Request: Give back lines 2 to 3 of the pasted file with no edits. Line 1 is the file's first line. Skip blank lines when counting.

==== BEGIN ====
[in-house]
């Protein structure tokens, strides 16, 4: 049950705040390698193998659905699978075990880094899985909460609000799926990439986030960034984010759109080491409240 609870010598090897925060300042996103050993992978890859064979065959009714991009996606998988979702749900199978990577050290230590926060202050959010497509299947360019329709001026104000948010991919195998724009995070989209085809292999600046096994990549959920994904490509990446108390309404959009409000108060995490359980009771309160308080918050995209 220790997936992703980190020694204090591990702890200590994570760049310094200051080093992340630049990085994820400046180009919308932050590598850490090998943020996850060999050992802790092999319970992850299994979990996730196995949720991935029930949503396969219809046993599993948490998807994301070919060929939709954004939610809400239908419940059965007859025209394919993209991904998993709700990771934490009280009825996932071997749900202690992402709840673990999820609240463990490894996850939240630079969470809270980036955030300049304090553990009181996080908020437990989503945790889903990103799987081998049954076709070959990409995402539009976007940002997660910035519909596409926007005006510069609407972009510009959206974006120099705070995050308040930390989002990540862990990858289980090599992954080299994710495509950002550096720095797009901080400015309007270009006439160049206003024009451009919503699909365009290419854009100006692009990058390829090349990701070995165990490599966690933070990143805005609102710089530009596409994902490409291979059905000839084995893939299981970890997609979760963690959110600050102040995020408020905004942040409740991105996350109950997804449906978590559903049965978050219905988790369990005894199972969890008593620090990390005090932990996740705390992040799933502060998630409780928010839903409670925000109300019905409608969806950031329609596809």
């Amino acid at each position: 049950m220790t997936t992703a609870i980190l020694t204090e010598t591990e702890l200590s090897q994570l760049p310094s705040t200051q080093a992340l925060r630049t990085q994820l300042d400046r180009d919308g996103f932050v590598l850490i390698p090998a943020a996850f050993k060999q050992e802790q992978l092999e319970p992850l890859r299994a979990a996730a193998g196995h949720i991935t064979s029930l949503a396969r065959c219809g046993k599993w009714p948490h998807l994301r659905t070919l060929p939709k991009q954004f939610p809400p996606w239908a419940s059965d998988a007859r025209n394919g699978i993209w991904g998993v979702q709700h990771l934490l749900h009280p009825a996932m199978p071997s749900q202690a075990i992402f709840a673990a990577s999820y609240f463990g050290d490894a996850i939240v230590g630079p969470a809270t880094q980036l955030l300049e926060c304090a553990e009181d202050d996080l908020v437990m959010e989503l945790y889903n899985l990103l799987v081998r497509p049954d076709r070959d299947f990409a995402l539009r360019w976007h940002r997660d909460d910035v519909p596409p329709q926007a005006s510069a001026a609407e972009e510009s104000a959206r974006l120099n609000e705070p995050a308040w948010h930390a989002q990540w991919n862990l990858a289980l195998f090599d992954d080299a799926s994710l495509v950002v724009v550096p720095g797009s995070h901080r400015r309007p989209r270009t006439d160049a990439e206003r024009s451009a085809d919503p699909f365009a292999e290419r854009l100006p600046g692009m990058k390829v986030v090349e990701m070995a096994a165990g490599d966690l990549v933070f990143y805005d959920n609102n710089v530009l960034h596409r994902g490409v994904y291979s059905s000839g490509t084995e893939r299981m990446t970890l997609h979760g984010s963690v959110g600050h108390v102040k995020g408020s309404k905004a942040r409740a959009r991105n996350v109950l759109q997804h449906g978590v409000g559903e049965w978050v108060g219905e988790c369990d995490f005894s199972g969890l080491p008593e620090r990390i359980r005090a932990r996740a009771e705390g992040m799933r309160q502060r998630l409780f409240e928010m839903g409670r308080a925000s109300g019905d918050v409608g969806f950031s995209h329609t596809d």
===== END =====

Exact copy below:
């Protein structure tokens, strides 16, 4: 049950705040390698193998659905699978075990880094899985909460609000799926990439986030960034984010759109080491409240 609870010598090897925060300042996103050993992978890859064979065959009714991009996606998988979702749900199978990577050290230590926060202050959010497509299947360019329709001026104000948010991919195998724009995070989209085809292999600046096994990549959920994904490509990446108390309404959009409000108060995490359980009771309160308080918050995209 220790997936992703980190020694204090591990702890200590994570760049310094200051080093992340630049990085994820400046180009919308932050590598850490090998943020996850060999050992802790092999319970992850299994979990996730196995949720991935029930949503396969219809046993599993948490998807994301070919060929939709954004939610809400239908419940059965007859025209394919993209991904998993709700990771934490009280009825996932071997749900202690992402709840673990999820609240463990490894996850939240630079969470809270980036955030300049304090553990009181996080908020437990989503945790889903990103799987081998049954076709070959990409995402539009976007940002997660910035519909596409926007005006510069609407972009510009959206974006120099705070995050308040930390989002990540862990990858289980090599992954080299994710495509950002550096720095797009901080400015309007270009006439160049206003024009451009919503699909365009290419854009100006692009990058390829090349990701070995165990490599966690933070990143805005609102710089530009596409994902490409291979059905000839084995893939299981970890997609979760963690959110600050102040995020408020905004942040409740991105996350109950997804449906978590559903049965978050219905988790369990005894199972969890008593620090990390005090932990996740705390992040799933502060998630409780928010839903409670925000109300019905409608969806950031329609596809």
């Amino acid at each position: 049950m220790t997936t992703a609870i980190l020694t204090e010598t591990e702890l200590s090897q994570l760049p310094s705040t200051q080093a992340l925060r630049t990085q994820l300042d400046r180009d919308g996103f932050v590598l850490i390698p090998a943020a996850f050993k060999q050992e802790q992978l092999e319970p992850l890859r299994a979990a996730a193998g196995h949720i991935t064979s029930l949503a396969r065959c219809g046993k599993w009714p948490h998807l994301r659905t070919l060929p939709k991009q954004f939610p809400p996606w239908a419940s059965d998988a007859r025209n394919g699978i993209w991904g998993v979702q709700h990771l934490l749900h009280p009825a996932m199978p071997s749900q202690a075990i992402f709840a673990a990577s999820y609240f463990g050290d490894a996850i939240v230590g630079p969470a809270t880094q980036l955030l300049e926060c304090a553990e009181d202050d996080l908020v437990m959010e989503l945790y889903n899985l990103l799987v081998r497509p049954d076709r070959d299947f990409a995402l539009r360019w976007h940002r997660d909460d910035v519909p596409p329709q926007a005006s510069a001026a609407e972009e510009s104000a959206r974006l120099n609000e705070p995050a308040w948010h930390a989002q990540w991919n862990l990858a289980l195998f090599d992954d080299a799926s994710l495509v950002v724009v550096p720095g797009s995070h901080r400015r309007p989209r270009t006439d160049a990439e206003r024009s451009a085809d919503p699909f365009a292999e290419r854009l100006p600046g692009m990058k390829v986030v090349e990701m070995a096994a165990g490599d966690l990549v933070f990143y805005d959920n609102n710089v530009l960034h596409r994902g490409v994904y291979s059905s000839g490509t084995e893939r299981m990446t970890l997609h979760g984010s963690v959110g600050h108390v102040k995020g408020s309404k905004a942040r409740a959009r991105n996350v109950l759109q997804h449906g978590v409000g559903e049965w978050v108060g219905e988790c369990d995490f005894s199972g969890l080491p008593e620090r990390i359980r005090a932990r996740a009771e705390g992040m799933r309160q502060r998630l409780f409240e928010m839903g409670r308080a925000s109300g019905d918050v409608g969806f950031s995209h329609t596809d």